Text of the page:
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IMAGE ANALYSIS

1.- OBJECTIVE READING


A) THEME DEPICTION
* Author

* Technique:
Drawing
Painting
Sculpture and relief
Architecture
Printmaking
Photography

Films
Video/TV
Installation Digital
Interactive digital images +
internet
Mixed technique Image

* Genre:
Portrait, group portrait
Religious (mythological if refered to ancient greek or latin gods)
Nude
Historical events
Landscape
Still life
Costumbrist
Political.
* Identification of objects and characters
* General style: artistic period / time-space location
* Iconicity level: according to the similarity between referent and representation.
Figurative / Abstract. Levels (low, medium, high)
B) TECHNICS ASPECTS
* Support (cardboard, fabric, wood, wall...)
* Technique
Drawing and Painting: charcoal, pastel, wax colours, gouache, water colour, oil, acrylic,
fresco, collage, tempera...
Sculpture and relief: modelling, carving, casting, assemblage, readymade
Printmaking:
o Relief: woodcut, linocut and metalcut
o Intaglio: engraving, etching, mezzotint, aquatiny
o Planographic: lithography, monotyping, digital techniqies
o Stencil: screenprint

Photography: pin hole, analogic, polaroid, digital

* Tools (pencils, markers, fountain pen, brush, palette knife, camera obscura...)
* Kind of brush-stroke (long or short brush-stroke, thin or thick, textured or smooth)

C) ARTISTIC ELEMENTS
* Use of the basic elements of visual language:
Points
Lines
Shapes: regular, organic, closed, opened
Planes
Textures: organic, artificial, optical, tactile
Colour
o Primary, Complementary, Hot, Cold
o Combination and meanings
o Black and white, Monochrome, Bichrome, Full colour, With modified colour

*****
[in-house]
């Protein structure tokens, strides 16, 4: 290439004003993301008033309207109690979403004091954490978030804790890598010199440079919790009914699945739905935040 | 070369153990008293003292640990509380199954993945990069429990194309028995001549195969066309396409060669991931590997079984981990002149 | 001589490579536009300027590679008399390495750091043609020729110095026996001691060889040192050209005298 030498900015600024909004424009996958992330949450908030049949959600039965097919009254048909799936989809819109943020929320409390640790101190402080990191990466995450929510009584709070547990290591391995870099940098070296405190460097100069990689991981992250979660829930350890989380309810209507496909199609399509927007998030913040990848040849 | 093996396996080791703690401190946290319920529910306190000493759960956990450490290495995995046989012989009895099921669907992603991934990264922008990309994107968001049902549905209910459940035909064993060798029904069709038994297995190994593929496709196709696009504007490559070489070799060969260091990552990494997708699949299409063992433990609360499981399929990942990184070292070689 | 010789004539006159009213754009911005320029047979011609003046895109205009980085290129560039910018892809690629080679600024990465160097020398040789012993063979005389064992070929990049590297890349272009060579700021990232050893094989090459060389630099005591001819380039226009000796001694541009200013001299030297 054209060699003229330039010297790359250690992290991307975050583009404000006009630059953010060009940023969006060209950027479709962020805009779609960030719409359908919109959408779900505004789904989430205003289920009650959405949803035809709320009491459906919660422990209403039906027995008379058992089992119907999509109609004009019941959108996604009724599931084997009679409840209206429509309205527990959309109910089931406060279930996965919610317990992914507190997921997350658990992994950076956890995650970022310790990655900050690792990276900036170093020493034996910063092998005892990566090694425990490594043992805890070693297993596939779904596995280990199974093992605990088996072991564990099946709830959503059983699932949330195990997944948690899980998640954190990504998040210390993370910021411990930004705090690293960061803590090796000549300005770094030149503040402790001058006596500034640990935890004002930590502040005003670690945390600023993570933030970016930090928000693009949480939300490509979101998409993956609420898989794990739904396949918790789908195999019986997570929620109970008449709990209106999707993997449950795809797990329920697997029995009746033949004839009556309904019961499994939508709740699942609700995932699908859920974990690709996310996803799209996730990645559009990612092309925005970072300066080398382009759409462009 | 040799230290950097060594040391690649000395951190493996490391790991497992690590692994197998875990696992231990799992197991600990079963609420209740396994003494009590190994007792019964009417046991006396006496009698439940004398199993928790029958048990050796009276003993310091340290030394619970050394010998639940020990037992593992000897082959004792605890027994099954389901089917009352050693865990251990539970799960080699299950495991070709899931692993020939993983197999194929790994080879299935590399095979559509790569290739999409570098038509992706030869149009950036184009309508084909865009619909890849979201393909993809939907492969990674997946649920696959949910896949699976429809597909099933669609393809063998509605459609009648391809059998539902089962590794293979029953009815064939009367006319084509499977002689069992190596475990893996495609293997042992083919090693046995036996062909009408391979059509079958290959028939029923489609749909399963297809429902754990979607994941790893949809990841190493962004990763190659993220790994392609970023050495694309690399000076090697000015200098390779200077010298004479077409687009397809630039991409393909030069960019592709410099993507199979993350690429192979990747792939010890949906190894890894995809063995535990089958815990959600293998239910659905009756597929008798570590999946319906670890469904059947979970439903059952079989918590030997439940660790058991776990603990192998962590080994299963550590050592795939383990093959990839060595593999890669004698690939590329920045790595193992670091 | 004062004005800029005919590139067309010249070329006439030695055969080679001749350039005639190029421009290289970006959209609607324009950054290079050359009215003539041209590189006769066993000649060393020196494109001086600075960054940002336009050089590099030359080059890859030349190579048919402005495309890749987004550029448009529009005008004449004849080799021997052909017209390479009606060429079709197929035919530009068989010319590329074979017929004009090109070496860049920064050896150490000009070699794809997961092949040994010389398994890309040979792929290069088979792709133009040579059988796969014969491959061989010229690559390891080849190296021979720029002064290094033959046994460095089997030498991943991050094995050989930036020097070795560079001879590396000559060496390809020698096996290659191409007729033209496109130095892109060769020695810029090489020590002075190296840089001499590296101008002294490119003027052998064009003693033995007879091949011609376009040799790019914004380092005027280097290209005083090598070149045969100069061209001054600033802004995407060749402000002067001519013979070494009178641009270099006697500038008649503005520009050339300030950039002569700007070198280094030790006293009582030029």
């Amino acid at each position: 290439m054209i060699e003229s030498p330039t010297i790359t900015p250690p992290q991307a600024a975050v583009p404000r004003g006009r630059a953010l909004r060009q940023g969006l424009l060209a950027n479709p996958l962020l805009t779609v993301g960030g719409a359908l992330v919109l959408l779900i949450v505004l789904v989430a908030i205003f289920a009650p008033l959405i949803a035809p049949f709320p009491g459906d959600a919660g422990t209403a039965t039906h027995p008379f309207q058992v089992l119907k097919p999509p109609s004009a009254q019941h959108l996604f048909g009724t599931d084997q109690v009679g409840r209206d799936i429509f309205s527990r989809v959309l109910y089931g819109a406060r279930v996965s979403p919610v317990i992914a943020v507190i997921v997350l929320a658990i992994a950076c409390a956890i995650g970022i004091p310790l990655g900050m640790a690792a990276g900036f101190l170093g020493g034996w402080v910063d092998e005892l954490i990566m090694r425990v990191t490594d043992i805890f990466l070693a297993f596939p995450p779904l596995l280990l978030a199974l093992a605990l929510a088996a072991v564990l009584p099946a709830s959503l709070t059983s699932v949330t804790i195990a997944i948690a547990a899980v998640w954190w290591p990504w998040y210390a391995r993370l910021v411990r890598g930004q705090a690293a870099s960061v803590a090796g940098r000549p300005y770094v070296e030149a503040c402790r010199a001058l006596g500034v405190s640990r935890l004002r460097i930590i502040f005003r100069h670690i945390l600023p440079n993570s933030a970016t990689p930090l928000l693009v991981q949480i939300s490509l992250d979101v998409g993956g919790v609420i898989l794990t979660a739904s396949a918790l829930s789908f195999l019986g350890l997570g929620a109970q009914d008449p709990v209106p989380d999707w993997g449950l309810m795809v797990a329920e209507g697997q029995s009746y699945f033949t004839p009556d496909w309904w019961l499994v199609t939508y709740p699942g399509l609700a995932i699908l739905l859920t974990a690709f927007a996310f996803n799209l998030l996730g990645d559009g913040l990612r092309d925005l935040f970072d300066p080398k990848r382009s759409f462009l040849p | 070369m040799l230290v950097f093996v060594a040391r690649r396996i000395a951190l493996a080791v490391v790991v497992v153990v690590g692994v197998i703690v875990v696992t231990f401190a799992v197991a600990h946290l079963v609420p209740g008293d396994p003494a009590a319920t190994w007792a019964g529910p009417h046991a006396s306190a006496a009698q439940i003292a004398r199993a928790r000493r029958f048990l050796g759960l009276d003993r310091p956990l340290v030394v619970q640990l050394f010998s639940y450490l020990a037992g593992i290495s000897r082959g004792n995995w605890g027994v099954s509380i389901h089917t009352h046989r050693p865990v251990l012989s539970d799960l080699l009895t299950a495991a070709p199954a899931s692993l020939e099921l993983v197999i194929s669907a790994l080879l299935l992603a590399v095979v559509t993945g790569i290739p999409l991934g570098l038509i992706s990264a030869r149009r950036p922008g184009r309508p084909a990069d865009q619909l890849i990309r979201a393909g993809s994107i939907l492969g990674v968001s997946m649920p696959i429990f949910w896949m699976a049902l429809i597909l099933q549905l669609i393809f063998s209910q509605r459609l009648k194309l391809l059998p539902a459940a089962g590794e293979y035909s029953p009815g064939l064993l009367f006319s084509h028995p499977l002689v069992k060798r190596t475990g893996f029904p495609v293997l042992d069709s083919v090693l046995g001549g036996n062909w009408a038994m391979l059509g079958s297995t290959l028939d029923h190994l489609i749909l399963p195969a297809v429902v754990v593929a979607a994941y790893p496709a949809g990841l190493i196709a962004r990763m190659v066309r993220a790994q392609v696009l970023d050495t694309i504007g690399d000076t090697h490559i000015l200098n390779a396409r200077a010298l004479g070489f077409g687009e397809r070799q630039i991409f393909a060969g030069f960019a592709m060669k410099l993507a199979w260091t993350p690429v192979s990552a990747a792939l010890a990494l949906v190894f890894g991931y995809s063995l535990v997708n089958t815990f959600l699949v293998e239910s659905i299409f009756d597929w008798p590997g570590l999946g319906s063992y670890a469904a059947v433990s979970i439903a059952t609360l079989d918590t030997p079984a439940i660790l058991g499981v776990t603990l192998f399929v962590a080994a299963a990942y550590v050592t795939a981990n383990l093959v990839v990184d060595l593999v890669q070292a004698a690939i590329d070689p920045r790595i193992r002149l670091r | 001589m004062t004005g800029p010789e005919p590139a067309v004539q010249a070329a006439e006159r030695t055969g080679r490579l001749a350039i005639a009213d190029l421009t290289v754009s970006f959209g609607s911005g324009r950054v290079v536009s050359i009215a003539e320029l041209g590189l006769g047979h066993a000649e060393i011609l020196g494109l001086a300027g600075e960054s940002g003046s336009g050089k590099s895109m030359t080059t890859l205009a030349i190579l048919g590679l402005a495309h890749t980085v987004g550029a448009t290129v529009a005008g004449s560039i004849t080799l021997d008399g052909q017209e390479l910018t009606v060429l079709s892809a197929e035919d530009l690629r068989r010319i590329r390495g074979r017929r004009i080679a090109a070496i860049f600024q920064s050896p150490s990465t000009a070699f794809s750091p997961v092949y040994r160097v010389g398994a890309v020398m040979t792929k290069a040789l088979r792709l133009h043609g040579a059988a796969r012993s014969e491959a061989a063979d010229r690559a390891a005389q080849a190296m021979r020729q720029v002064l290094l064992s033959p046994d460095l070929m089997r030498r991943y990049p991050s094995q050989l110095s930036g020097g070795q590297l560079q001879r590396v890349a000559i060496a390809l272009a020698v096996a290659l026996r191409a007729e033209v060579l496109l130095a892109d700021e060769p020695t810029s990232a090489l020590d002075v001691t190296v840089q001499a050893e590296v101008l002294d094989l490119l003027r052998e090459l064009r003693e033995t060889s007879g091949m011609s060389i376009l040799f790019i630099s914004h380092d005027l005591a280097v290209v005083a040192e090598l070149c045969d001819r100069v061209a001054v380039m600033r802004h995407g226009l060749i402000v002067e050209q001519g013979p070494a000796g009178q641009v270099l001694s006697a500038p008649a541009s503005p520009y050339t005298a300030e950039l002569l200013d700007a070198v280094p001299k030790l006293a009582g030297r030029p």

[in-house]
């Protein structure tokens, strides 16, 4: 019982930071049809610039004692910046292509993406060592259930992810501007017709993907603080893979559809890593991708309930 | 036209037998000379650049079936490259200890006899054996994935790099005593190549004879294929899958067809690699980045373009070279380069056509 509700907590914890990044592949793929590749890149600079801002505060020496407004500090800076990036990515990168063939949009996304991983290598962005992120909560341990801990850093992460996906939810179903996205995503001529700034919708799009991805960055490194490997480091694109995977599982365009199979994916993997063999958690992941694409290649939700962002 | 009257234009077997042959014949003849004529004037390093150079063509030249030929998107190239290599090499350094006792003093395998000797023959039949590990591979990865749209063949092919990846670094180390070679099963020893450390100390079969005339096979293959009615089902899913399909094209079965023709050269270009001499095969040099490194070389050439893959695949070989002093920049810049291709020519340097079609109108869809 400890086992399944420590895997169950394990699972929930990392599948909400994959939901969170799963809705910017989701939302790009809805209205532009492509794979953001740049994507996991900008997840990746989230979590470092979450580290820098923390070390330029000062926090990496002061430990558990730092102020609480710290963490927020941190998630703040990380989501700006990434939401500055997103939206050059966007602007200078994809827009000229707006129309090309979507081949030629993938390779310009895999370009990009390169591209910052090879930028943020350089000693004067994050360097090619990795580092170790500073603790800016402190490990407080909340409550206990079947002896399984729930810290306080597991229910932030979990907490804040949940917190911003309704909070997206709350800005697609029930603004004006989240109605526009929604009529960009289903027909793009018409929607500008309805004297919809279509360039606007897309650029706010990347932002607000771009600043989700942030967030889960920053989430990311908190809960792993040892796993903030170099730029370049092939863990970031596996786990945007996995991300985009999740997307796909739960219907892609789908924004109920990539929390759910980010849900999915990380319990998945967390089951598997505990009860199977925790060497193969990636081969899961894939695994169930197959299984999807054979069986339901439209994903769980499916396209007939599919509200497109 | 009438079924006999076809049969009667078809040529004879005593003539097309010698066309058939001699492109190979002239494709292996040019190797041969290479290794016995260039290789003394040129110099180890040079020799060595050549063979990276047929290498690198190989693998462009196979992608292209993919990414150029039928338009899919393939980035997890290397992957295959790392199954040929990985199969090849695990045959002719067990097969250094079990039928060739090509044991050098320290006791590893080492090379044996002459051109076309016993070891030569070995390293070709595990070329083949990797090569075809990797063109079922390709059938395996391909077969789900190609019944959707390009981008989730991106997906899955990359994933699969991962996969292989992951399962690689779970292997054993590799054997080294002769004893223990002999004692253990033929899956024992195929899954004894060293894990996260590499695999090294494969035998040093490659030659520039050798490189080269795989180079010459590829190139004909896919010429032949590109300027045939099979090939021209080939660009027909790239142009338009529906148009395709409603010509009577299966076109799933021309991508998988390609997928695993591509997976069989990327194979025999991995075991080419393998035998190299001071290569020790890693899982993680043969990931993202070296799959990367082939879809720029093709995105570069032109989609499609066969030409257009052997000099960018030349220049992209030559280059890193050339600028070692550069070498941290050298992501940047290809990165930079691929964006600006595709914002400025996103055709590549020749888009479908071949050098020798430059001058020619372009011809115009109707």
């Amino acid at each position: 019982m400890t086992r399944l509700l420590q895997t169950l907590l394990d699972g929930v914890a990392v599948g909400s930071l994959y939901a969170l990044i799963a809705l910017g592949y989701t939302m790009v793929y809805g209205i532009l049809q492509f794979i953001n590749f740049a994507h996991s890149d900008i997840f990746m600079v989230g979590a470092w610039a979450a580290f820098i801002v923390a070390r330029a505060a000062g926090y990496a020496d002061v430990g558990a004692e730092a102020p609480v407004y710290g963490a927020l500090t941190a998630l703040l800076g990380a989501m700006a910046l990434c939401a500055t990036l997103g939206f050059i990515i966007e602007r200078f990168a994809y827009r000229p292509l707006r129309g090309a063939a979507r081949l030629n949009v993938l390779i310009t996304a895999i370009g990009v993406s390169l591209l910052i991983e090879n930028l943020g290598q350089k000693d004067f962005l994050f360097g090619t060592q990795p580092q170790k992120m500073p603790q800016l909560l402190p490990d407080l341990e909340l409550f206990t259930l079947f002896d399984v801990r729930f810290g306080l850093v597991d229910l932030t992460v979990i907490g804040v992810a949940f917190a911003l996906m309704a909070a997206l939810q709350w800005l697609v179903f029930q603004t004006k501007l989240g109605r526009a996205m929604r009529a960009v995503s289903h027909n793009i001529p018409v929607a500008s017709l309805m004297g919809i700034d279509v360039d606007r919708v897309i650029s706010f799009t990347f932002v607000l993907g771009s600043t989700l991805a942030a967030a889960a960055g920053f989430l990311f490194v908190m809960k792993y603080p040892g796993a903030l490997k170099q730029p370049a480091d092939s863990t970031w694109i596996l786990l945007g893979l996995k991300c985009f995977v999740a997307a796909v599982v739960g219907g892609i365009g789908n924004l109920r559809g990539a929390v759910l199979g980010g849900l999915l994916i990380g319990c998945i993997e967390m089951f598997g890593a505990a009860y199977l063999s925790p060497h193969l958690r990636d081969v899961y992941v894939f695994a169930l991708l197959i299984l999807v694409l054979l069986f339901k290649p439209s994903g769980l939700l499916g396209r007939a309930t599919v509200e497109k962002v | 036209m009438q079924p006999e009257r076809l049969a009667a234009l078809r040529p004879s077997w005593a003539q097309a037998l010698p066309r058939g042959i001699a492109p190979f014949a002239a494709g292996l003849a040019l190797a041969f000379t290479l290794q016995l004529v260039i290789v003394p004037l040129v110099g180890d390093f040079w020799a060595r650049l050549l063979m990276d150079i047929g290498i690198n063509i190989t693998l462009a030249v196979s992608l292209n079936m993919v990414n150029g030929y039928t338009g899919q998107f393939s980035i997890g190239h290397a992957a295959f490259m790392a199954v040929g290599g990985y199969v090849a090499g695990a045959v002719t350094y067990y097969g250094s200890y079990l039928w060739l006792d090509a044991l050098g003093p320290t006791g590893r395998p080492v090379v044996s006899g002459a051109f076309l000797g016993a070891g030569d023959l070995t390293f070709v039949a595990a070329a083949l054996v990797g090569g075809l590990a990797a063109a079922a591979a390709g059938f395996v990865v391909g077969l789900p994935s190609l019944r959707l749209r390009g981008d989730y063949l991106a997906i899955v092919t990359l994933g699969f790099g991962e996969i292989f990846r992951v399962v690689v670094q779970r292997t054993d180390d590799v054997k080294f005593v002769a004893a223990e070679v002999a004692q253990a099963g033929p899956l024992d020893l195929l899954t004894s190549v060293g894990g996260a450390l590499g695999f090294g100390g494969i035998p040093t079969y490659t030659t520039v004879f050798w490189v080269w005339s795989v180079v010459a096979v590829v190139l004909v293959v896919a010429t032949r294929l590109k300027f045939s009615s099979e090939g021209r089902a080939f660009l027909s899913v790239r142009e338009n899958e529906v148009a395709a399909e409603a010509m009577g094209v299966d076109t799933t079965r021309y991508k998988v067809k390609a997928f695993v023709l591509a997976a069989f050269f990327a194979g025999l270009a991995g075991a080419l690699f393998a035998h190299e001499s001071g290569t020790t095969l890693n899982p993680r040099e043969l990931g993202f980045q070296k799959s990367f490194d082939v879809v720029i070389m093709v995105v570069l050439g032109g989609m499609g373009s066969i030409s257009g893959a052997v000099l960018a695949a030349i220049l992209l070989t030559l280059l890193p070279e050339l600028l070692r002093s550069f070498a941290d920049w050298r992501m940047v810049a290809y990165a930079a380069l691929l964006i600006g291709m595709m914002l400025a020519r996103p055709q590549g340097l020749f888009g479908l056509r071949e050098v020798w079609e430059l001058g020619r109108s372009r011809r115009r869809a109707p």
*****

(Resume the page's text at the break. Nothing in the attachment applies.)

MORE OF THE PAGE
balance
* Perspective: linear / aerial
*Light:
Sources (natural/ artificial)
Direction (top, low, frontal, backlit, lateral),
Colour/temperature
Kind (direct/ difussed)
Style (contrasted, smooth, high key, low key)
* Composition
* Framing
Balanced /centrered
Close-up (CU)
Harmonic / contrasted
Medium closeup (MCU)
Simple and clear /
Medium Shot (MS)
overloaded
Medium long shot (MLS)
Static / dynamic
Long shot (LS)
Open / closed
Extreme long shot (ELS)
Two-shot
Three-shot
* Camera angle or point of view
Low-Angle Shot (LA)
Eye-Level Shot
High-Angle Shot (HA)
Dutch or Oblique Angle Shot

* Lenses
Wide-Angle
Normal
Telephoto
Zoom

* Time representation
Linear
Non linear: use of parallel narration, flash back, flash forward
2.- SUBJECTIVE READING
* Social stereotypes appearing in the image
* Context and channel of the communication process.
* Image function: informative, exhortative, expressive, aesthetic, pedagogical, technical,
scientific, medical, economical, entertaining, identificative, memory substitutes
* Image classification:
- According to number of copies: unique or serialized (limited series/massive series)
- According to its number of receptors: exclusive, elitist /popular, massive
* Group of people the image is addressing.
* Identifications and emotional reactions the image pretends to provoke in the receptors.
* Ideas about reality the image tries to spread.
* Expressive strategies.
* Feedback possibility.
* Personal valoration of the communicative phenomenon.

Notes
- Still life: it depicts mostly inanimate subject matter, typically commonplace objects which
may be either natural (food, flowers, dead animals, plants, rocks, or shells) or man-made
(drinking glasses, books, vases, jewelry, coins, pipes, and so on)
PERSPECTIVE
- Aerial or atmospheric perspective: method of creating the illusion of depth in a painting or